A photograph of a cluster of black stones in front of a dark blue ocean. They sky is a dark grey-blue with heavy rain clouds. A seagull flies above the restless waters.

Round Table:

Research on Quebec Theatre at the Time of COVID

Thursday, July 8, 2021 | 9:00 - 10:30


Live discussion on Zoom; spoken in French. No LSQ interpretation or translation will be available for this event.

Join Now in Room E

The COVID-19 pandemic has changed our personal and professional lives, but also the theatre and academic research communities. As we adapt to new realities, our environments are changing. The new watchwords, survival and adaptation, have characterized the way we work since March 2020. One year after the beginning of the pandemic, we wish to engage in a discussion led by Karolann St-Amand on the impacts on current research in Quebec theatre. We invite Ève-Catherine Champoux, Charlotte Moffet, and Véronique Hébert to discuss collectively the following questions (non-exhaustive list): redefinition of the corpus, adaptation of the subject of study, accessibility to documentation, archives, research centres, transformation of workplaces, support from peers, teaching institutions, scholarly associations, sharing of solutions, and other initiatives of solidarity.


Véronique Hébert is an Atikamekw theatre artist from the community of Wemotaci. She is a doctoral student in Arts Studies and Practices at UQAM, in theatre research and creation. She holds a bachelor’s degree in theatre from the University of Ottawa as well as a master’s degree on shamanism in the works of Jovette Marchessault.

My current work focuses on research-creation in theatre applied to the territory, more precisely to Nitaskinan, the Atikamekw ancestral territory. One of the objectives is the creation of a theatrical piece that combines documentary and creation. I explore the perspectives of natural and social sciences and compare them to the current and past experience of the Atikamekw on their territory. I collaborate with the Atikamekw Tapiskwan Sipi artisans’ cooperative and an Atikamekw set designer to create the sets and props. Research workshops in the territory with my collaborators were planned but were postponed because of COVID-19.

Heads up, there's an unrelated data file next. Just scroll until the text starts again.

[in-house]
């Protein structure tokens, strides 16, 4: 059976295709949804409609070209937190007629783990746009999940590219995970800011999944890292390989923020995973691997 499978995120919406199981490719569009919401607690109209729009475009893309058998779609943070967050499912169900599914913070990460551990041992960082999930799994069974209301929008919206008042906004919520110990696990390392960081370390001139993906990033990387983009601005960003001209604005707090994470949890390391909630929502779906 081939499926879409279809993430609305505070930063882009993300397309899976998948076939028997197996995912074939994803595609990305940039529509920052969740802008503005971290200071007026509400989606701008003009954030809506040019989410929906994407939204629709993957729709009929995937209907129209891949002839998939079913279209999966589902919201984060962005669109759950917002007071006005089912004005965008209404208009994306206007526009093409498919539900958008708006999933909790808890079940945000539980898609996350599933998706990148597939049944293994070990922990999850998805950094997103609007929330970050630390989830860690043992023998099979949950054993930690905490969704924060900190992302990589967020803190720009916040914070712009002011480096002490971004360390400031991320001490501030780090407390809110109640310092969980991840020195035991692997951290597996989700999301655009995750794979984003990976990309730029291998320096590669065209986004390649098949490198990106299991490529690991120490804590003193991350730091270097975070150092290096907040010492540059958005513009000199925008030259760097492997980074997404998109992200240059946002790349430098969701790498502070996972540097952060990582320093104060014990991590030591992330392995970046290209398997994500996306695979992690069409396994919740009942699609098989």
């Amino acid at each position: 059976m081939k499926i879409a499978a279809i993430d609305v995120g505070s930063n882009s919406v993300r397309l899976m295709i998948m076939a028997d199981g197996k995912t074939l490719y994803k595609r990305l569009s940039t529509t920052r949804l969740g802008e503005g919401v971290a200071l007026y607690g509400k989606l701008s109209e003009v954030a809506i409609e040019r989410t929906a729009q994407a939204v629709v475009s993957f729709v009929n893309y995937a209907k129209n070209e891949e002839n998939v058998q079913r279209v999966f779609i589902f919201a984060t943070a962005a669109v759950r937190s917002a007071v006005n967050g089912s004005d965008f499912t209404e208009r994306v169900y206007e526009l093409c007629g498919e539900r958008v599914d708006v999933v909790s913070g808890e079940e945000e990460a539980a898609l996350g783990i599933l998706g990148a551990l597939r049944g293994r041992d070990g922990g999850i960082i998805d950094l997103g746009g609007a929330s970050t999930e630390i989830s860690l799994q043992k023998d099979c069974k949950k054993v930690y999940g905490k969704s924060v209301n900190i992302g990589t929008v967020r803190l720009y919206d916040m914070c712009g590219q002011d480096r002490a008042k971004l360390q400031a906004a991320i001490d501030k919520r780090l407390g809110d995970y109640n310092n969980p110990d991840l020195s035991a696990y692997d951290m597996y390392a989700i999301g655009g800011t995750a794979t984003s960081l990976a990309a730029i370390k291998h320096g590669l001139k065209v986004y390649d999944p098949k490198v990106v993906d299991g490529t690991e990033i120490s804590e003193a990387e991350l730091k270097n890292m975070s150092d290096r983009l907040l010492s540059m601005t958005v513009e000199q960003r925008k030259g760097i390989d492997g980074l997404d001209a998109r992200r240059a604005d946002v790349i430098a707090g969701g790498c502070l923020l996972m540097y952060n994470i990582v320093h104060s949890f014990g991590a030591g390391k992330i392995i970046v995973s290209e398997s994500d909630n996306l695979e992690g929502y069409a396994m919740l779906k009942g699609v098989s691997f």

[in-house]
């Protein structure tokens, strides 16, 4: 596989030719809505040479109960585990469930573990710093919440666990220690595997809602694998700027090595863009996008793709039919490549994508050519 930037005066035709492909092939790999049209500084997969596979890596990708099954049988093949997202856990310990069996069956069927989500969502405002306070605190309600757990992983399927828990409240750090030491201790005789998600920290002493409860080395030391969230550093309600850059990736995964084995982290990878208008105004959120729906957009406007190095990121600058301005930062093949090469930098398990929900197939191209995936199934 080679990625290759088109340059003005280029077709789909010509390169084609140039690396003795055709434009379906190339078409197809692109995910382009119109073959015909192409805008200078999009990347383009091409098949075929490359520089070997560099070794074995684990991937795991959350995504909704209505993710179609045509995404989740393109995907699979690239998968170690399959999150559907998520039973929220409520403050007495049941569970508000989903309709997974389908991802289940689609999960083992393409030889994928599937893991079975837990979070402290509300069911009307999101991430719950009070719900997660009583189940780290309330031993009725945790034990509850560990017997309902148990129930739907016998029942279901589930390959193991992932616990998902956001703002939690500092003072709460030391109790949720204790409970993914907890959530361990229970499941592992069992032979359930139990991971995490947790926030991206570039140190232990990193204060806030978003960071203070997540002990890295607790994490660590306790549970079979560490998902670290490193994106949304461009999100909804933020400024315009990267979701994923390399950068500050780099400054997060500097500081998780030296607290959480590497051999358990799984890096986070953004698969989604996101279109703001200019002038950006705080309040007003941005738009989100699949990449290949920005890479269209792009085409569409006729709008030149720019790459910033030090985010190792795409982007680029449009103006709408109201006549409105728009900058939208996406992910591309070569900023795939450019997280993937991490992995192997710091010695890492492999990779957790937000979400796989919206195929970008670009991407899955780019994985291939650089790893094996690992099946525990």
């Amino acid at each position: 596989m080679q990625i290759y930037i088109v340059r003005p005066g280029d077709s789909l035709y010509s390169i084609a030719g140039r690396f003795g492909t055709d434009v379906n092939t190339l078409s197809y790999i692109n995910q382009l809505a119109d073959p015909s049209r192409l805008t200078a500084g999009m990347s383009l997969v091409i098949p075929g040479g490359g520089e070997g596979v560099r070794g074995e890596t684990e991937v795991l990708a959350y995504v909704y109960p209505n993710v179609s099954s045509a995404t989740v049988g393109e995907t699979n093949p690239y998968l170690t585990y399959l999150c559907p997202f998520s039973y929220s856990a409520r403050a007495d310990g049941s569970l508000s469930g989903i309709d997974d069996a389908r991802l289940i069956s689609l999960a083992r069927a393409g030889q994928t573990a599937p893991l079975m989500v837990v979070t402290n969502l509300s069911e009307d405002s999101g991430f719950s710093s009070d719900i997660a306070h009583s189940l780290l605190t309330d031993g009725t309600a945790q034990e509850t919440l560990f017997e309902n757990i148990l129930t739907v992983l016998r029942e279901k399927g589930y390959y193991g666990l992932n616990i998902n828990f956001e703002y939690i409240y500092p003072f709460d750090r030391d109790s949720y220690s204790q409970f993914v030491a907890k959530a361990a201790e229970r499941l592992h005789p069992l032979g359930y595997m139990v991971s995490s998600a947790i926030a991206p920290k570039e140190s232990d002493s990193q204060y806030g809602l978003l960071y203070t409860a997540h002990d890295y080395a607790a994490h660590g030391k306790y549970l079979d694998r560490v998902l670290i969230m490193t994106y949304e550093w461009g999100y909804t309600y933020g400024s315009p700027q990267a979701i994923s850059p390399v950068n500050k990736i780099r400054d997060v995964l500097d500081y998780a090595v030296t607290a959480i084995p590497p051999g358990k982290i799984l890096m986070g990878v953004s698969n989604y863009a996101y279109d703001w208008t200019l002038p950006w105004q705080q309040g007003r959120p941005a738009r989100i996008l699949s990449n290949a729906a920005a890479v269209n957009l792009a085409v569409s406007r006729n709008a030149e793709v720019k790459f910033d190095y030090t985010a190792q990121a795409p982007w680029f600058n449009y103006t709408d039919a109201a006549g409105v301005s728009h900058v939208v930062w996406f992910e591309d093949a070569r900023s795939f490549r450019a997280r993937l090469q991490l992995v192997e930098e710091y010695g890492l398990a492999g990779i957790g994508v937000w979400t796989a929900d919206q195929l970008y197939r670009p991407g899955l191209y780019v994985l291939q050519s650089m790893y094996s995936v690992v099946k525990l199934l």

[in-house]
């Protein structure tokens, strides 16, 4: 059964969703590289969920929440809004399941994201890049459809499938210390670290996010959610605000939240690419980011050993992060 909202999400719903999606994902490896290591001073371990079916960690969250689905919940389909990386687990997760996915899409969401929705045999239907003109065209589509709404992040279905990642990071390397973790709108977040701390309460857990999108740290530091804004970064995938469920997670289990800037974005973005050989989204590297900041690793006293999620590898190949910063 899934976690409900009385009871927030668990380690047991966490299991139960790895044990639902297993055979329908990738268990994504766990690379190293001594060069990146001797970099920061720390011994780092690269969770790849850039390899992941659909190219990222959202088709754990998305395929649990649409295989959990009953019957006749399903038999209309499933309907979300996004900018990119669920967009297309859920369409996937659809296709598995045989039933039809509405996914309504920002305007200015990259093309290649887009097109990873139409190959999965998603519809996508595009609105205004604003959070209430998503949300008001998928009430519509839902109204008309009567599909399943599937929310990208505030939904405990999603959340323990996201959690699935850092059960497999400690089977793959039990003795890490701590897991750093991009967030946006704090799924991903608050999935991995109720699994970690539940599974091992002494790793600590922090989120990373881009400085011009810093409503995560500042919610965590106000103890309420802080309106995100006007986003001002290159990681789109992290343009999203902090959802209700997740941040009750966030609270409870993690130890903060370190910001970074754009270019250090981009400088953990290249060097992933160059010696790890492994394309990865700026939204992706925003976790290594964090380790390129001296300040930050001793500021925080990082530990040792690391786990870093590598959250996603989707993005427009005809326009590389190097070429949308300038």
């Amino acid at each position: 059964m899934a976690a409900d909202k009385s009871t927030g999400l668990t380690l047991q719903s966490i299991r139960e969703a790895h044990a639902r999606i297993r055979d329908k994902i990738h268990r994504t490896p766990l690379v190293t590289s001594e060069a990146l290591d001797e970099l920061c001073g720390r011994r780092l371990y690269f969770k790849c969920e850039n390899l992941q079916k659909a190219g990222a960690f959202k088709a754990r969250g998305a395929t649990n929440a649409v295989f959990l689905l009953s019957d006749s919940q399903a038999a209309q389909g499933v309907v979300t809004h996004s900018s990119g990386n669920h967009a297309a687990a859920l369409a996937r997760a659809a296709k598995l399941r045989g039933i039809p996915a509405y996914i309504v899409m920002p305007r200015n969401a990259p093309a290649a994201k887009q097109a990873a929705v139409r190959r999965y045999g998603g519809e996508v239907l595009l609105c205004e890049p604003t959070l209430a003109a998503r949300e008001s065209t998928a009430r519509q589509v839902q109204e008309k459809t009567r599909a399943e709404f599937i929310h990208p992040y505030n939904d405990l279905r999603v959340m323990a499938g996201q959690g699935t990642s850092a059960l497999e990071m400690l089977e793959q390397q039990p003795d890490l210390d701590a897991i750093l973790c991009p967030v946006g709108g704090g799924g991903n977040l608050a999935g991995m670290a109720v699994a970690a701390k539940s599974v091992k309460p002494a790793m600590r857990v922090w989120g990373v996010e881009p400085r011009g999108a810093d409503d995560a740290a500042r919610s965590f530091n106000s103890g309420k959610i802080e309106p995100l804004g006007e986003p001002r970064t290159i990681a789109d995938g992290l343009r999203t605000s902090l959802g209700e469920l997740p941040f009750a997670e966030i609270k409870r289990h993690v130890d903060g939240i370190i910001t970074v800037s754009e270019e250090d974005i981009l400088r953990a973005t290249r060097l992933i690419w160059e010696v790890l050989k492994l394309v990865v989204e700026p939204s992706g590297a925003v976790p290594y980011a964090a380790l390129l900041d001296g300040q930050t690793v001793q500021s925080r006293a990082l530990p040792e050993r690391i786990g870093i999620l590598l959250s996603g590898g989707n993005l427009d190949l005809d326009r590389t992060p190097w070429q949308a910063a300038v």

Charlotte Moffet is a master’s candidate in literature at the Université de Montréal. She is a research assistant and coordinator of the Théâtrothèque at CRILCQ, and coordinator of the project “Recensement des initiatives culturelles mises en œuvre au temps de la COVID-19.”

Over the past year, at the Théâtrothèque of the Centre de recherche interuniversitaire sur la littérature et la culture québécoises (CRILCQ), it seems to me that I have been at the forefront of the transformation of the workplaces for research on Quebec theatre imposed by the COVID-19 pandemic. I propose to share my observations of the impact of the closure of physical spaces on the accessibility of documentation, archives and research centers, which has consequences not only for individual projects, but also for outreach and dissemination activities.

After completing a bachelor’s degree in scenography at Concordia University, Eve-Catherine Champoux chose to branch out into museology and to devote herself to the preservation of live performance. She is currently conducting doctoral research on the dissemination of this heritage through exhibition.

The new practice of audiovisual recording is a doorway to the proper preservation and perpetuation of stage performances. This new effort to fix the ephemeral and make it perennial by means of technological devices represents an unhoped-for advancement for the preservation of theatrical heritage. Through the analysis of different examples of video capture and dissemination, I propose to observe how the theatrical milieu has become familiar with the presence of cameras and video capture that effectively transmit not only the stage performance, but also the spectatorial experience, thus opening the door to the preservation of the theatrical act.